What happened to the department’s original vaccination plan?
Until now, South Africa’s roll-out has mostly focused on reaching the groups of people who are most likely to end up in hospital or die of Covid-19 (that is, those older than 50 years).
Although it is still important that older people continue to come in for their shots, opening the immunisation programme for younger South Africans can help to increase the overall protection within the population.
At the moment, South Africa is vaccinating about 200 000 people per day. This is only half of the expected daily vaccinations promised by the health department in July.
The country plans to vaccinate 70% of adults (people 18 years and older) with at least one dose of vaccine by the end of the year. With only two-and-a-half months left to go, we’re only halfway with that goal — just more than 35% of adults have received either one shot of J&J or Pfizer.
In September, the health department said teenagers would have to wait for health workers and older people to receive booster shots before they would become eligible for a vaccine.
On Friday, the department announced that health workers who were vaccinated with one dose of J&J between February and May during the Sisonke implementation trial will be receiving a second J&J booster dose, as part of a new leg of the Sisonke study, as soon as Sahpra has approved the trial’s updated protocol.
But boosters for older people are not yet available, although the vaccine ministerial advisory committee has advised that people with compromised immune systems — for instance, those who have had organ transplants or are undergoing dialysis, be offered additional vaccine doses (although no date has yet been announced).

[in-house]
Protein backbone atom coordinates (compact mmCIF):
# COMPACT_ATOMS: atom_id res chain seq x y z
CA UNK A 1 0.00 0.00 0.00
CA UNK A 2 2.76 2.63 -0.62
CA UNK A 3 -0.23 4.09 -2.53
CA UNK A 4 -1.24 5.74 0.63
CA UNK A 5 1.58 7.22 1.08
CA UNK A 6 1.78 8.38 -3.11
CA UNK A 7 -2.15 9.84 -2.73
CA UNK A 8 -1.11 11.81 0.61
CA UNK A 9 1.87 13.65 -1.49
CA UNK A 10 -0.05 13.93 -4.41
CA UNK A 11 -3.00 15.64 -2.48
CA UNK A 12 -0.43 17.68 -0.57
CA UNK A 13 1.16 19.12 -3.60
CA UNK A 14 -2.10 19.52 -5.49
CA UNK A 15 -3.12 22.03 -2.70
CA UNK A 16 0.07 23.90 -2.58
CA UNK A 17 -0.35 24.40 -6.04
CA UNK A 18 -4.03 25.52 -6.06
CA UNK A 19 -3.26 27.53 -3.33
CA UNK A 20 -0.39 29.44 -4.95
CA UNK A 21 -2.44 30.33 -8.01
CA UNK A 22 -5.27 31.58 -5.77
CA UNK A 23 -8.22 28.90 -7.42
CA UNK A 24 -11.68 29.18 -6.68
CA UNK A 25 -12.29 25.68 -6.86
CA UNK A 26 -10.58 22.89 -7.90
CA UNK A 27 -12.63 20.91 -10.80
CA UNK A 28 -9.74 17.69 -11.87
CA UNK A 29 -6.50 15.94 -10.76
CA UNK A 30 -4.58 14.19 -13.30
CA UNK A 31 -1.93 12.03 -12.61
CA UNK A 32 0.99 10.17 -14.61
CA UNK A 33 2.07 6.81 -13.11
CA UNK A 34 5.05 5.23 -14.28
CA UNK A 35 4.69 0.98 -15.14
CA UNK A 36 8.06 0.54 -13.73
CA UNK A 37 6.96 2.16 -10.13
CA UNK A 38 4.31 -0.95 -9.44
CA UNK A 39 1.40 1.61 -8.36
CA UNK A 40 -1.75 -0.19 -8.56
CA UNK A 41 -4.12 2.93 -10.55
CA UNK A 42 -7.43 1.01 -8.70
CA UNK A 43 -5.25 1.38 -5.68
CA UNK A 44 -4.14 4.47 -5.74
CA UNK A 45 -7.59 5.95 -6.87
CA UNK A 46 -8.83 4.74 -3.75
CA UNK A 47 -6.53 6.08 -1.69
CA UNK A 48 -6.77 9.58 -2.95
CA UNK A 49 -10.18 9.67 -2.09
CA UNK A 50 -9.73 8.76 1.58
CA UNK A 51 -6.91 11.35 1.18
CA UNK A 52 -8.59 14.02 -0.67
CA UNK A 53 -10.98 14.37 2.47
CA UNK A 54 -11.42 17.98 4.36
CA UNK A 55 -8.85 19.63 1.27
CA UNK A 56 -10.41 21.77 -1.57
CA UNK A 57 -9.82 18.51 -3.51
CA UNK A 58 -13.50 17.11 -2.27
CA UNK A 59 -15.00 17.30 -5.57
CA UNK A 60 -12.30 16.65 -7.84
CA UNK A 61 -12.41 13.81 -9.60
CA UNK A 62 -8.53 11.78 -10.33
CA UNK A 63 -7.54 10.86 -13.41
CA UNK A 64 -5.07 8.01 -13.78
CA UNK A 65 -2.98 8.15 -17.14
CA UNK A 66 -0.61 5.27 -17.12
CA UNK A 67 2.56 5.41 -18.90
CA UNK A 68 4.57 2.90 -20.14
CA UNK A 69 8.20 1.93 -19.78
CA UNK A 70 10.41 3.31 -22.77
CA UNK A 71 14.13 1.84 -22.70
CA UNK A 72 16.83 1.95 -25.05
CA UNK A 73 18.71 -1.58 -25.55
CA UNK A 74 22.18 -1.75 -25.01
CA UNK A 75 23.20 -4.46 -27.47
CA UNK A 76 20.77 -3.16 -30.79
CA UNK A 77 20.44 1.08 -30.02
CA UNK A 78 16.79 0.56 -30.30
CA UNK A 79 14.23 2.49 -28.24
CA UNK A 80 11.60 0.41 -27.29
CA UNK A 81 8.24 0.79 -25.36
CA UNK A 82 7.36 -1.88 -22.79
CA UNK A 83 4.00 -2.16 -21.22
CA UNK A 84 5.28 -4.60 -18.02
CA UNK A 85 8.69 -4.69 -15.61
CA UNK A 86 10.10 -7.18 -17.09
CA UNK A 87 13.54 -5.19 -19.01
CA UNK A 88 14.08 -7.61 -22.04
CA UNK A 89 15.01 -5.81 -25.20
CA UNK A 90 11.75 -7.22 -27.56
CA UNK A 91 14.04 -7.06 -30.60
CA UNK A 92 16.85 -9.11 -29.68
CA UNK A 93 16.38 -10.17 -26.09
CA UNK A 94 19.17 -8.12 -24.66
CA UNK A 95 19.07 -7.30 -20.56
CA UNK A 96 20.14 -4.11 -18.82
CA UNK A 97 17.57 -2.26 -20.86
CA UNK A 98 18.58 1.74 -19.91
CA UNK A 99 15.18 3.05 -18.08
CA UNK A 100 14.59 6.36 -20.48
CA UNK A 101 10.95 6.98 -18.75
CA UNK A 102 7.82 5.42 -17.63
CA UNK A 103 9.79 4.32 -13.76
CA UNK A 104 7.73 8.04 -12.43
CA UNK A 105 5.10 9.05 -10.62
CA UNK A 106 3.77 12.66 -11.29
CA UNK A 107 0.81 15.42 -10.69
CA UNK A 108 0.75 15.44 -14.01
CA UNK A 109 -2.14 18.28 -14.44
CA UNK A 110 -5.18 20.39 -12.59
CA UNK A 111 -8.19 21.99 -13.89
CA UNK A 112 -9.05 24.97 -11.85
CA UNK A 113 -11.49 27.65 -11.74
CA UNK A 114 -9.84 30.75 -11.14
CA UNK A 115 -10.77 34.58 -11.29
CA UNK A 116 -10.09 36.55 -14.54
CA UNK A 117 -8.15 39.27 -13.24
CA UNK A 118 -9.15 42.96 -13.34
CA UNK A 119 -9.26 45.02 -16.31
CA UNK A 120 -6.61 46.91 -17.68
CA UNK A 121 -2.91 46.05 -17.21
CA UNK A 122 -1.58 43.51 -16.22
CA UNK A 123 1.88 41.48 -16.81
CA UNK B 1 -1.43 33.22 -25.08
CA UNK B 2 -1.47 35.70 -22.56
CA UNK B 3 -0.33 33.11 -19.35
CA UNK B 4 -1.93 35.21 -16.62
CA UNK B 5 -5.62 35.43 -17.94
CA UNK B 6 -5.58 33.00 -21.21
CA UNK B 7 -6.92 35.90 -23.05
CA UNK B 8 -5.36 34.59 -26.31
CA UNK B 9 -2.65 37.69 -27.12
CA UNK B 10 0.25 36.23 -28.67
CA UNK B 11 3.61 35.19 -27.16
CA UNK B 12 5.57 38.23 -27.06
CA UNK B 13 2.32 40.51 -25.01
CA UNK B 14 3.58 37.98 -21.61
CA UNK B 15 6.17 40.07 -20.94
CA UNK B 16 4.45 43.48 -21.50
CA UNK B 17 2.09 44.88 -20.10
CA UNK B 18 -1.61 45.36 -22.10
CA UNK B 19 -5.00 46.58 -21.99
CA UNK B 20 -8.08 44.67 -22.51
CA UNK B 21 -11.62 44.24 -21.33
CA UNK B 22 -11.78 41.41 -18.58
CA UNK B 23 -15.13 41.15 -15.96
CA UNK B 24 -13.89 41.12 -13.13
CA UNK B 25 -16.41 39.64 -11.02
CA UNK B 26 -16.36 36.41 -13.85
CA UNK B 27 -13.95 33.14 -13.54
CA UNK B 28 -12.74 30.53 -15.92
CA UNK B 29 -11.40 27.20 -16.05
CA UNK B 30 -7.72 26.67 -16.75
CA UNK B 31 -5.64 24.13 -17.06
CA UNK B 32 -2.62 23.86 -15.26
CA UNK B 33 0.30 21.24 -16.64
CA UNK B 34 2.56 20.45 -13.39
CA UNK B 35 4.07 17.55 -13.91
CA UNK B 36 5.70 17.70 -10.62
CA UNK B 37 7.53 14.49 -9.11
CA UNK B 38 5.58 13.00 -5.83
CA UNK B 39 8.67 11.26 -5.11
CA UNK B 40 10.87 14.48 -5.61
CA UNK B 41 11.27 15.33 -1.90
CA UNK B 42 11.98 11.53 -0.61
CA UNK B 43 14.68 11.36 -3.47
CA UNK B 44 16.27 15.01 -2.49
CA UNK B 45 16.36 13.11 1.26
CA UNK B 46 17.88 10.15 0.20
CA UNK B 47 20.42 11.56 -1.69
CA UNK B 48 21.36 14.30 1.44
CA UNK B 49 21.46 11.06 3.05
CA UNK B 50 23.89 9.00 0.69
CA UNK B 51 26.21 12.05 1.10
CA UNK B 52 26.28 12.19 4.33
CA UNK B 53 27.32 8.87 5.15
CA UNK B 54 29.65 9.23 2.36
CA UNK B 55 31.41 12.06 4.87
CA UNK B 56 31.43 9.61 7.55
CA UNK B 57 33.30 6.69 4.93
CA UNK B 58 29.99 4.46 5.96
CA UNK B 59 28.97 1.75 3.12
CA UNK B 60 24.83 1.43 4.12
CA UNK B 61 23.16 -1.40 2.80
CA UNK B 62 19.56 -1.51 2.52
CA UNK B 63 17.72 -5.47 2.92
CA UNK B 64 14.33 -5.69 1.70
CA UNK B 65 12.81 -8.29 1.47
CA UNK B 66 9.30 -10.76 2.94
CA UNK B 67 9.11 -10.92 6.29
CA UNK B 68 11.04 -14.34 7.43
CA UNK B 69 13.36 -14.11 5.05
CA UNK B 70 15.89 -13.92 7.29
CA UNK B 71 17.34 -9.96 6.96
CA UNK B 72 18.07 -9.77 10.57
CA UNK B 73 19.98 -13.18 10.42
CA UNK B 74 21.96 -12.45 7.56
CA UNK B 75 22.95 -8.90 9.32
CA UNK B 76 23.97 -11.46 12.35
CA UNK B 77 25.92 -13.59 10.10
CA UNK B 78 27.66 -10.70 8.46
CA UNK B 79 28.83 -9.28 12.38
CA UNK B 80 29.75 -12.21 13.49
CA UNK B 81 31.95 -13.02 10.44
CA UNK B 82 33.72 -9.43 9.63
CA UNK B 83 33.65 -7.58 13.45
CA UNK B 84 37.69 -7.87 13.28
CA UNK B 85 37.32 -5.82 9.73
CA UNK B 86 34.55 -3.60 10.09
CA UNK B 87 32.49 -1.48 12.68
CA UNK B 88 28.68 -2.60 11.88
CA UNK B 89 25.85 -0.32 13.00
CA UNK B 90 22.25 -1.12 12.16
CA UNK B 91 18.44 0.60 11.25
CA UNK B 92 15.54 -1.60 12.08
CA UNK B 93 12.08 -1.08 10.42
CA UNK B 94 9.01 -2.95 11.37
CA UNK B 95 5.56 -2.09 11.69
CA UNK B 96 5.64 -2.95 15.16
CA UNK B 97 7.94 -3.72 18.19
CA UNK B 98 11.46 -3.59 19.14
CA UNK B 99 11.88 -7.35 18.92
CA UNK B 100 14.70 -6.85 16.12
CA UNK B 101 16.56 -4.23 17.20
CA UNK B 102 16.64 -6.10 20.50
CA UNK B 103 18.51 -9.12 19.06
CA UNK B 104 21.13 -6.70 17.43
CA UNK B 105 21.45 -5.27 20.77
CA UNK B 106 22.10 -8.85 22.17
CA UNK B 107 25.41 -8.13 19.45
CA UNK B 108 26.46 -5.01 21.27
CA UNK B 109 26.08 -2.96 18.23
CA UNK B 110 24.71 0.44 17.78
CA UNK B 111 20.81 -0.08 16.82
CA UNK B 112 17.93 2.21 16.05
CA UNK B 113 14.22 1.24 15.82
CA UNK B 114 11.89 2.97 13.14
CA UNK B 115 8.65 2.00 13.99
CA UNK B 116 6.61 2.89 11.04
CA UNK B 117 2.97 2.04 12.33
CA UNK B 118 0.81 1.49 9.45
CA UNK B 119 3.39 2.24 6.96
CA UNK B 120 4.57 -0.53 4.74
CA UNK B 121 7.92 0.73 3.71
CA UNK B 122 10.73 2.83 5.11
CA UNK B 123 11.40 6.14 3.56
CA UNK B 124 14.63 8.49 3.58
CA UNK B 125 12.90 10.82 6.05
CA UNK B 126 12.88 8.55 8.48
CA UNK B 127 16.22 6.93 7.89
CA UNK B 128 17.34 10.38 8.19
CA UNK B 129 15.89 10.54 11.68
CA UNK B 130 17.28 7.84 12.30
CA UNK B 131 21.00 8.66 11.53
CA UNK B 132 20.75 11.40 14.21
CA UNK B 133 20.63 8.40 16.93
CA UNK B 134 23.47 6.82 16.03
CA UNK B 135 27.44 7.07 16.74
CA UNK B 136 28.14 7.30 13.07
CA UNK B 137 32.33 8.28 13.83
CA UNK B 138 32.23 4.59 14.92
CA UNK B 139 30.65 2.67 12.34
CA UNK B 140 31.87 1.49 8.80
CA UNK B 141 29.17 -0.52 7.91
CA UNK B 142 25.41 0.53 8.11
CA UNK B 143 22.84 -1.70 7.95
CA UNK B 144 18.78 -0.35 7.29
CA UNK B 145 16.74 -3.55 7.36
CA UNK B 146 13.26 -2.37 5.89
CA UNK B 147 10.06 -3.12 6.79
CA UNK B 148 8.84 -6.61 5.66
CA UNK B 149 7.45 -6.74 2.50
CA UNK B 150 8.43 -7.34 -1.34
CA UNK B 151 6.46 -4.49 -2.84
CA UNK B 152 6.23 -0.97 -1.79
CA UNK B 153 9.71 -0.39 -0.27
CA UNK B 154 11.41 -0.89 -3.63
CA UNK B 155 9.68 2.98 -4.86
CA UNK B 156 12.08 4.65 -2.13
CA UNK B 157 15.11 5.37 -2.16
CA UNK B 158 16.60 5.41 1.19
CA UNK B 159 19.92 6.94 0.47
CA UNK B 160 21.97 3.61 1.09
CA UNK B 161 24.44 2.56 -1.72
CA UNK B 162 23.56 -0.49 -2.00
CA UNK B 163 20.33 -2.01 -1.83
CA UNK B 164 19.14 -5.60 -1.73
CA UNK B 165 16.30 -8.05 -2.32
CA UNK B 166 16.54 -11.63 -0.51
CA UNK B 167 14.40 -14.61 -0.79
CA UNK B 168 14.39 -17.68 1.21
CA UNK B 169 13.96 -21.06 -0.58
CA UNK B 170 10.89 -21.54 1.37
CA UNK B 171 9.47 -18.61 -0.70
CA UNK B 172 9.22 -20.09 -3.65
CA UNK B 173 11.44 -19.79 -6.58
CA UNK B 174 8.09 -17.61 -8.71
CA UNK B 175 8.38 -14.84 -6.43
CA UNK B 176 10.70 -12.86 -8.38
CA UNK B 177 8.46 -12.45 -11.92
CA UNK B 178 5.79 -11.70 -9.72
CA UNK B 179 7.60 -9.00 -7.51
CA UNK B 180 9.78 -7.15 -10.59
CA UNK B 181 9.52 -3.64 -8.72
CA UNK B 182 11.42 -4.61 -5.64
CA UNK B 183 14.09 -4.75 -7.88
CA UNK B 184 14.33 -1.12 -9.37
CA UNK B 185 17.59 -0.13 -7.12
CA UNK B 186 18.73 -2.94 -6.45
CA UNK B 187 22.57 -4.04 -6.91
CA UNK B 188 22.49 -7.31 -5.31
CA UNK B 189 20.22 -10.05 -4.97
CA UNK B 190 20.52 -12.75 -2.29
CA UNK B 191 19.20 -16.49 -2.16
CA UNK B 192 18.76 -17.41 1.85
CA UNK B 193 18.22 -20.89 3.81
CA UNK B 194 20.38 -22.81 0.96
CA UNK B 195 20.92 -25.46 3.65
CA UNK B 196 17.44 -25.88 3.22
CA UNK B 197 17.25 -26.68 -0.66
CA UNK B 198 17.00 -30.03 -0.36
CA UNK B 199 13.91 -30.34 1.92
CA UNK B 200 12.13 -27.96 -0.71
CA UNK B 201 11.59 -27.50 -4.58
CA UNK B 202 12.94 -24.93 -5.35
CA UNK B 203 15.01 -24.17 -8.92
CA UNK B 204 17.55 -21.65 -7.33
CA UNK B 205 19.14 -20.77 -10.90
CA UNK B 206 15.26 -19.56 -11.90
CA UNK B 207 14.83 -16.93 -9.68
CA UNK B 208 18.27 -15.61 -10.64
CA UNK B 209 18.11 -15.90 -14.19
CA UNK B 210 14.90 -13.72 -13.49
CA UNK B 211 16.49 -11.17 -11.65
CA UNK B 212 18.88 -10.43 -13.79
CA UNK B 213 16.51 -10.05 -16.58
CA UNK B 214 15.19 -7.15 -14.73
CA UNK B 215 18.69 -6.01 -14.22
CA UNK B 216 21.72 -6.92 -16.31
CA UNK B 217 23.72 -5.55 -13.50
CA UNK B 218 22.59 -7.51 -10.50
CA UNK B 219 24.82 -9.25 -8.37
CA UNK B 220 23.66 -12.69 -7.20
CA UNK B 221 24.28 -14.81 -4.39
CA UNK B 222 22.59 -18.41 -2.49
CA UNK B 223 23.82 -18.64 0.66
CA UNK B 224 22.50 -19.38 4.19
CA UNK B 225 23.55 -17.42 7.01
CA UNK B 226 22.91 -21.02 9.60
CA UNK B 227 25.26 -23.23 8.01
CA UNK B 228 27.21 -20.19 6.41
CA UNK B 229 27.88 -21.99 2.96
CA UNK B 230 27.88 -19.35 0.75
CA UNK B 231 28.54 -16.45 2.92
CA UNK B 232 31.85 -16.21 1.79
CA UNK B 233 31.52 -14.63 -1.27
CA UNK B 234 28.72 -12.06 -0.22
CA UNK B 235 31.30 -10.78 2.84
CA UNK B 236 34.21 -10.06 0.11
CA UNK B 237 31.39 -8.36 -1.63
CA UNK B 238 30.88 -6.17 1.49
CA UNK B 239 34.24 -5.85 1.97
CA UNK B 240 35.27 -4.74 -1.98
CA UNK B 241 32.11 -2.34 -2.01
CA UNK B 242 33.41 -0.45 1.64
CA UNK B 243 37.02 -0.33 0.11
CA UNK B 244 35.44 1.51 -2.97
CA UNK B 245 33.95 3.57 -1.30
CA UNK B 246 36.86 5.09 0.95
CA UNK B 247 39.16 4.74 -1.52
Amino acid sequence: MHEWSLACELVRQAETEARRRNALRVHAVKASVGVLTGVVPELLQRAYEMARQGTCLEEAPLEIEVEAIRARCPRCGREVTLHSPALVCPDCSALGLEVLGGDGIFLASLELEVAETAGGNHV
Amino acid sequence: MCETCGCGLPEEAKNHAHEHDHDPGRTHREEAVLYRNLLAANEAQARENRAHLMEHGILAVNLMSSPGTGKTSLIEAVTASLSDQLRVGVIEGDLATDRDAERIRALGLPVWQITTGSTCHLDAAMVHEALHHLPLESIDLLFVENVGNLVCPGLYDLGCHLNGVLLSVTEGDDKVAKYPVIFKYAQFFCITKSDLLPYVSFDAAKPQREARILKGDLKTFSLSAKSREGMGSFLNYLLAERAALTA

What’s slowing down SA’s vaccine uptake?
Crisp says the country has enough unused vaccines to begin vaccinating teenagers.
A 13 October health department report notes several reasons why jabs are not being used fast enough, including reluctance to be vaccinated from people between the ages of 18 to 34 in some provinces, and the cost of transport to vaccine sites. In Mpumalanga, the high unemployment rate may be behind slow uptake, the report says, because people may be focusing on finding work first.
Misinformation is also hampering the uptake of Covid jabs in Namaqualand in the Northern Cape. The report recommends that communication teams need to be sent out to such areas urgently to dispel myths and create more demand for vaccines.
Nonetheless, Crisp says the department has noticed that families are coming in to get their jabs together, particularly in cases where extended families live together.
Vaccinating teenagers will also allow matriculants to be protected ahead of their final exams, says Crisp, and help to reduce absenteeism in classrooms.
“There is no reason not to proceed with vaccination of this group,” he says.
They may be less likely to die of Covid — but kids can still spread it
At the beginning of the pandemic, children were thought to be at lower risk of being infected with SARS-CoV-2, the virus that causes the disease Covid-19. They were also not seen as the main drivers of transmission, meaning that kids were believed to be less likely to spread the virus to others.
But newer studies have since overturned this assumption, according to the CDC. Although children are unlikely to fall seriously ill with Covid, they can still spread the SARS-CoV-2 virus to other people. The CDC detected outbreaks among children, particularly at camps or schools, proving that younger people are still able to be infected and to spread the virus.